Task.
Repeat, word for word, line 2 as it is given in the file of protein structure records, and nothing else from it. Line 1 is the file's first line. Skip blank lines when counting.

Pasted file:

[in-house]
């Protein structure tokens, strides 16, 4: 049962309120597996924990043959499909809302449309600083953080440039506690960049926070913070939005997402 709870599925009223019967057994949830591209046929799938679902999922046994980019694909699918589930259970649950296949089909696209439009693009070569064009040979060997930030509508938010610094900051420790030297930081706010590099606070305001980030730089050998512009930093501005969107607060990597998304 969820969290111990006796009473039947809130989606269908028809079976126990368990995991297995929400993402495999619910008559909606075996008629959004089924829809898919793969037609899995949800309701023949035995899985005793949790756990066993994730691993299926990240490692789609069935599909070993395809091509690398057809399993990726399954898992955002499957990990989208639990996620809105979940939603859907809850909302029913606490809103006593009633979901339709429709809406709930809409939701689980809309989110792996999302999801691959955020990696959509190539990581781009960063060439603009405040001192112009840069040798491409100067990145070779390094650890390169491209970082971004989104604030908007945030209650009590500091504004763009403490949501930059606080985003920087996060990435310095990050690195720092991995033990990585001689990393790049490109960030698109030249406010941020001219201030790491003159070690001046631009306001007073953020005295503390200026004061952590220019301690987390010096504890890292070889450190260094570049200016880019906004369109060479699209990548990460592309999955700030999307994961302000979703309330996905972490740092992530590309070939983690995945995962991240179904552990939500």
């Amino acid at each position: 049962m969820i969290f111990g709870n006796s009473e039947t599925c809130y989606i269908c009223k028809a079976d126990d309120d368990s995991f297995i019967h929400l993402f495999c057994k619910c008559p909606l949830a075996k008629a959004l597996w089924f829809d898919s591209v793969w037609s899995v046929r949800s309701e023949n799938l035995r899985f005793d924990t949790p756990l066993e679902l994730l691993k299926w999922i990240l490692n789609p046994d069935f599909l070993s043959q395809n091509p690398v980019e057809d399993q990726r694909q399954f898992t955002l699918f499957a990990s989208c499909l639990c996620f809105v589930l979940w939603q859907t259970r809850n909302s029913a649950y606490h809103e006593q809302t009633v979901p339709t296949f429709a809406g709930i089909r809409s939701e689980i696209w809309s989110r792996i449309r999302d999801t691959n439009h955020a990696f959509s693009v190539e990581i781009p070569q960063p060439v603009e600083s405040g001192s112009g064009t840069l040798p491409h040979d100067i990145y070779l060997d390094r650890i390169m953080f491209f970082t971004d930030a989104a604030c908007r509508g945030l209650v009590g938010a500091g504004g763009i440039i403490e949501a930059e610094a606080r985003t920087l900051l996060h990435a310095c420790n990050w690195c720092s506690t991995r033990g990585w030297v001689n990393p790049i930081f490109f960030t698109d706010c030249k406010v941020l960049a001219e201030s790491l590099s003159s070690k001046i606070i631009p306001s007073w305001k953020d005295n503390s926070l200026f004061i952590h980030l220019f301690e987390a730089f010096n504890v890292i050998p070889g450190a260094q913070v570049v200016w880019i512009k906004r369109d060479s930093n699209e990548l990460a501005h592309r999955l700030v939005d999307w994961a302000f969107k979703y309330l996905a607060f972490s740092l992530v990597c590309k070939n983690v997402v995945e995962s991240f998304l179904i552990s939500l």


């Protein structure tokens, strides 16, 4: 049962309120597996924990043959499909809302449309600083953080440039506690960049926070913070939005997402 709870599925009223019967057994949830591209046929799938679902999922046994980019694909699918589930259970649950296949089909696209439009693009070569064009040979060997930030509508938010610094900051420790030297930081706010590099606070305001980030730089050998512009930093501005969107607060990597998304 969820969290111990006796009473039947809130989606269908028809079976126990368990995991297995929400993402495999619910008559909606075996008629959004089924829809898919793969037609899995949800309701023949035995899985005793949790756990066993994730691993299926990240490692789609069935599909070993395809091509690398057809399993990726399954898992955002499957990990989208639990996620809105979940939603859907809850909302029913606490809103006593009633979901339709429709809406709930809409939701689980809309989110792996999302999801691959955020990696959509190539990581781009960063060439603009405040001192112009840069040798491409100067990145070779390094650890390169491209970082971004989104604030908007945030209650009590500091504004763009403490949501930059606080985003920087996060990435310095990050690195720092991995033990990585001689990393790049490109960030698109030249406010941020001219201030790491003159070690001046631009306001007073953020005295503390200026004061952590220019301690987390010096504890890292070889450190260094570049200016880019906004369109060479699209990548990460592309999955700030999307994961302000979703309330996905972490740092992530590309070939983690995945995962991240179904552990939500």